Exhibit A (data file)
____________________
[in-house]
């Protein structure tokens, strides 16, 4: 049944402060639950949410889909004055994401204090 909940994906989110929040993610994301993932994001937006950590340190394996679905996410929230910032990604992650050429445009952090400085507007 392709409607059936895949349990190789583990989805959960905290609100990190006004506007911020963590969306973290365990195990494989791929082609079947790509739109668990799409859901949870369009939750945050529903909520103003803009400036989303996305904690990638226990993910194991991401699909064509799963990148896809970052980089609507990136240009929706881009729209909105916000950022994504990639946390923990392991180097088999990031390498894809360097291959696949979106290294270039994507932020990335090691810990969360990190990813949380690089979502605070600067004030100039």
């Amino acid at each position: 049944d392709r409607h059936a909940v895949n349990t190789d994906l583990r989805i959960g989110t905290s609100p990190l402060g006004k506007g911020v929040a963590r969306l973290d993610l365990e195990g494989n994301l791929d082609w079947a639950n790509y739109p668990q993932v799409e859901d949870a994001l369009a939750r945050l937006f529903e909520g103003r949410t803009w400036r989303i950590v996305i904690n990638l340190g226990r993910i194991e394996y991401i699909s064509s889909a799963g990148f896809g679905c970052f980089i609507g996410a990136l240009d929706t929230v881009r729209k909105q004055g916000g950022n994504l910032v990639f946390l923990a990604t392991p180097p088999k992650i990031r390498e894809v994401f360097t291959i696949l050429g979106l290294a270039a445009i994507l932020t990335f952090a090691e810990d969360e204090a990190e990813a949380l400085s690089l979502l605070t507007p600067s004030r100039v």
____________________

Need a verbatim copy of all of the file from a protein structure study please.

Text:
[in-house]
């Protein structure tokens, strides 16, 4: 049944402060639950949410889909004055994401204090 909940994906989110929040993610994301993932994001937006950590340190394996679905996410929230910032990604992650050429445009952090400085507007 392709409607059936895949349990190789583990989805959960905290609100990190006004506007911020963590969306973290365990195990494989791929082609079947790509739109668990799409859901949870369009939750945050529903909520103003803009400036989303996305904690990638226990993910194991991401699909064509799963990148896809970052980089609507990136240009929706881009729209909105916000950022994504990639946390923990392991180097088999990031390498894809360097291959696949979106290294270039994507932020990335090691810990969360990190990813949380690089979502605070600067004030100039």
């Amino acid at each position: 049944d392709r409607h059936a909940v895949n349990t190789d994906l583990r989805i959960g989110t905290s609100p990190l402060g006004k506007g911020v929040a963590r969306l973290d993610l365990e195990g494989n994301l791929d082609w079947a639950n790509y739109p668990q993932v799409e859901d949870a994001l369009a939750r945050l937006f529903e909520g103003r949410t803009w400036r989303i950590v996305i904690n990638l340190g226990r993910i194991e394996y991401i699909s064509s889909a799963g990148f896809g679905c970052f980089i609507g996410a990136l240009d929706t929230v881009r729209k909105q004055g916000g950022n994504l910032v990639f946390l923990a990604t392991p180097p088999k992650i990031r390498e894809v994401f360097t291959i696949l050429g979106l290294a270039a445009i994507l932020t990335f952090a090691e810990d969360e204090a990190e990813a949380l400085s690089l979502l605070t507007p600067s004030r100039v």